Apologies for the title of this post – I was minded of Cool Hand Luke this morning (via a piece in the Metro, I am unashamed to admit) and The Captain’s iconic line is just too good to pass up. Sorry. Especially as it’s not really got anything to do with the topic.
Today, ladies and gents of the audience (if you’re out there – hello? Hello?) I’m continuing on from something that I posted a while ago – no, I don’t recall when, but if you’re really keen, see!
– which was about the undoubted, and ongoing, battle between us – the corporate communicators – and them – those whose living is made by news, the journalists.
And I’ll repeat myself – because I think it’s a point worth making again and again, for everyone’s benefit – a battle it is. Ever since I entered this vale of tears we call ‘spin’, the tempestuous relationship between PRO and hack has been a topic of discussion, and, as far as I can see, it always will be. No matter how many times a Julia Hobsbawm-alike tries (laudably) to encourage dialogue between the two, no matter how many times Anthony Hilton uses the pages of PR Week to lecture us on the dos and don’ts of dealing with the media, no matter how many times a trade magazine (from the Haymarket stable, since you ask) (ab)uses its blog to publicly name and shame one errant individual, the dynamic of our relationship will remain the same.
They want news that ‘sells’ their publications, we want coverage that sells our client (favourably). Sorry people, I mean, I’ve made up my mind, I’ve picked my side, but I can see (and appreciate) what the other side want and – I’m afraid – mostly it’s mutually exclusive. Oh, I recognise there are ways of back-scratching, but the back-sctratching that gets a favourable result for both sides – while wholly innocent (in the main) – is the sort of thing that, were the readers of the Daily Mail to get hold of it, would simply serve to reinforce their perceptions of the communications profession (for such it is, ladies and gents) as one peopled with snake-oil salesmen, mountebanks and charlatans.
I suppose, looking at it simply, if the two parties deal with each other in a transparent and unbiased manner, no good will come of it. If the two parties do it behind closed doors, on an off-the-record, unattributable basis, then some good may come of it – benefiting both sides and (for the sake of argument) the shareholders of one side. But those same shareholders who have benefited from the shenanigans are the Daily Mail readers who would be appalled by the way the benefit has been delivered. (There is a point in this, honest, but you may have to read it twice.)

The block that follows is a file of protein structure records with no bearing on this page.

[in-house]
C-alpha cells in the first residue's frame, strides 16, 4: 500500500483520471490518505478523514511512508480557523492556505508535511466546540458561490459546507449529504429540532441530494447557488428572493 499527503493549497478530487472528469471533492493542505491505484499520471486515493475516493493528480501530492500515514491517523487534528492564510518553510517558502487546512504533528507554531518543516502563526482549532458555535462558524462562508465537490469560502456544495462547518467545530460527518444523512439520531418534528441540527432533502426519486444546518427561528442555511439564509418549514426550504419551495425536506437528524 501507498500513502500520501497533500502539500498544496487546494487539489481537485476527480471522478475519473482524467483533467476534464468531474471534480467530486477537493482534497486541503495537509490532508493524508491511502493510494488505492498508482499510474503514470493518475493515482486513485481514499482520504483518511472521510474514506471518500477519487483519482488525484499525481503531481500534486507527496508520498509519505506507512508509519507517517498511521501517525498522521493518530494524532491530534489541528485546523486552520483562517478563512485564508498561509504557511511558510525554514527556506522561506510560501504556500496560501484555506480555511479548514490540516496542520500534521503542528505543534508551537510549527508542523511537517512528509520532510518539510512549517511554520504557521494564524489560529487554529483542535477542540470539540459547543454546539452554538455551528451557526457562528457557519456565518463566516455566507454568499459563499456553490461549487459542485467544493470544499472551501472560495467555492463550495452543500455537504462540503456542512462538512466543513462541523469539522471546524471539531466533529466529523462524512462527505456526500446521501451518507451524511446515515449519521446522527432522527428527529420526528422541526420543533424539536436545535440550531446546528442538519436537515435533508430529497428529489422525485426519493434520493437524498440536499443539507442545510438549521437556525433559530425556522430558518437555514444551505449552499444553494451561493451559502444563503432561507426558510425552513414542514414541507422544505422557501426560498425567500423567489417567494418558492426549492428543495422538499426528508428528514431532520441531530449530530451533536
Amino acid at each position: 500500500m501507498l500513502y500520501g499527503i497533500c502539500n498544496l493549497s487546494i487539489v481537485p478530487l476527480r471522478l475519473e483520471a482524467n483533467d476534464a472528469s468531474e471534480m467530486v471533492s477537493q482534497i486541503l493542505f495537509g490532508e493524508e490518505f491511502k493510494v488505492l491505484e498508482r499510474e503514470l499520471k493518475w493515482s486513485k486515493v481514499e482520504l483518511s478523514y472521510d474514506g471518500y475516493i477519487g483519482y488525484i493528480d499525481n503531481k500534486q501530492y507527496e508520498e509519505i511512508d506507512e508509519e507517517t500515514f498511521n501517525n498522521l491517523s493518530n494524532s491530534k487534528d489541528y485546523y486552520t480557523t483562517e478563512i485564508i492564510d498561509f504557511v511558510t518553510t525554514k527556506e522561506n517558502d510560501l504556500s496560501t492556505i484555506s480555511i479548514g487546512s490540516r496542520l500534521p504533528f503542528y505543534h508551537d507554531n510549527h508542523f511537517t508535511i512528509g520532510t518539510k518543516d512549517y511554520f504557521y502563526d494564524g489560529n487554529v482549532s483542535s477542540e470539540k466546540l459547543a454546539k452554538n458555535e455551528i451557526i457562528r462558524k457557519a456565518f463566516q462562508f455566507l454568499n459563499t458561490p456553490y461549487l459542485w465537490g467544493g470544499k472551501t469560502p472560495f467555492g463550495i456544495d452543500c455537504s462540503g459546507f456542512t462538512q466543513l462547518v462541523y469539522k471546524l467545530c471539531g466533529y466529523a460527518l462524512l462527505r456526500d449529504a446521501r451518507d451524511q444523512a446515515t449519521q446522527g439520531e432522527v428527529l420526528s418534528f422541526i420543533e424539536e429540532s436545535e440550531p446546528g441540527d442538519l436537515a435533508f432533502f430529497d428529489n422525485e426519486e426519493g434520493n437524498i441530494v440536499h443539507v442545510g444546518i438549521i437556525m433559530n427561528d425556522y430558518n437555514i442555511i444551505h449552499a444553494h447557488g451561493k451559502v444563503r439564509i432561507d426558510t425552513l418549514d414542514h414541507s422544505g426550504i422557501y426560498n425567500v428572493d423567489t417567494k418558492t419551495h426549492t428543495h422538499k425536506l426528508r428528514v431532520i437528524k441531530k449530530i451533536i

But, in any case, I digress. Today, while having a desultory flick through t’interweb, I came across a corpcomms blog, featuring a post from a journalist in the Far East (I’m imagining Hong Kong). The gist of his post was that in the Far East, where people have been known to lose their jobs over negative coverage (and that doesn’t happen here?), getting a verbal answer out of a PRO is practically impossible.
All questions must be put in writing, and will receive a written answer. Our journalist friend was a bit put out by this, complaining that the written answers he was getting sometimes didn’t actually answer the questions he’d asked – oh, sure, the facts and figures were there, but the commentary on the more difficult topics wasn’t. His conclusion was “while there’s much to be said for companies ‘managing the message’, this level of control only really succeeds in closing down communication with the media. Especially as email responses often arrive days after the initial request, long after the story has been put to bed.”
Now I’m with him on that last bit. If you, or your press office, cannot turn a response round within deadline then either you’re not fit for purpose, or you have a frightening lack of access to those people with the answers. Either way, shape up, or ship out.
I do not agree, however, that managing the message – retaining some control over the information that gets issued – is closing down communications with the media. Rather, given the way some (not all) journalists deal with verbal responses and the respect (or lack thereof)that they have for confidence and trust, I’m afraid that ‘managing the message’ is the only way forward.
Personally – in my past, when I was Big and Important – I got fed up to the back teeth of journalists calling me up for a comment and then attempting to twist what I’d said, or extract something extra, in their all-encompassing, all-devouring search for ‘news’. As I’ve said before – news does not respect relationships and news has no friends – which is a hell of a lesson to learn, especially if you’ve spent time and effort building a relationship, only to find it thrown back in your face.
OK – I know there’s some out there who’ll call me a shiny wit for all of this – have I (I can hear you say) spent so long in this business without learning at least some of the tricks and without gaining a little bit of insight into the rules of the game? Of course I have, and if I choose to do so, I’m quite good at it – but it brings me back to what I said earlier.
If the Corporate Communication professional has to rely on the constantly shifting rules of a game that has never been formally defined in order to do his, or her, job, then we are not a profession – we are a confidence trick.
I’m a professional – I’ve been stitched up numerous times – I’ll ask for the questions in writing.
(Oh, and PS – if we’re a confidence trick, what chance do we have of being taken seriously, and getting the seat at the top table? Just thought I’d ask.)